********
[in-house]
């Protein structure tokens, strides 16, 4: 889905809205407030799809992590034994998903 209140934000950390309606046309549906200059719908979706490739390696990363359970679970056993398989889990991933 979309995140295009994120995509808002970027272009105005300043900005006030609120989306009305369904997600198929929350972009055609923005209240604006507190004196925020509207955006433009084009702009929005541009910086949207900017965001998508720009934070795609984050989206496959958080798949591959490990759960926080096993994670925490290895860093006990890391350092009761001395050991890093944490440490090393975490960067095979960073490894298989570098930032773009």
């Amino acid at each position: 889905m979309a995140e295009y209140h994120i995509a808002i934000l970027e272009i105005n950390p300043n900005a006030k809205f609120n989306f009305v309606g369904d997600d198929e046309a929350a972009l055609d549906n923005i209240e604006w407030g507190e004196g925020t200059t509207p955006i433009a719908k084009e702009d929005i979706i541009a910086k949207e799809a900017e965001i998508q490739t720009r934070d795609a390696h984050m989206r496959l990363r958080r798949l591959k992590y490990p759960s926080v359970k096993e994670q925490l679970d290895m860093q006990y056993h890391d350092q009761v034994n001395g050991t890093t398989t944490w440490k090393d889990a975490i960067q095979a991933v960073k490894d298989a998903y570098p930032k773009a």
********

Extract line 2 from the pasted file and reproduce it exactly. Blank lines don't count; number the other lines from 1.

């Protein structure tokens, strides 16, 4: 889905809205407030799809992590034994998903 209140934000950390309606046309549906200059719908979706490739390696990363359970679970056993398989889990991933 979309995140295009994120995509808002970027272009105005300043900005006030609120989306009305369904997600198929929350972009055609923005209240604006507190004196925020509207955006433009084009702009929005541009910086949207900017965001998508720009934070795609984050989206496959958080798949591959490990759960926080096993994670925490290895860093006990890391350092009761001395050991890093944490440490090393975490960067095979960073490894298989570098930032773009």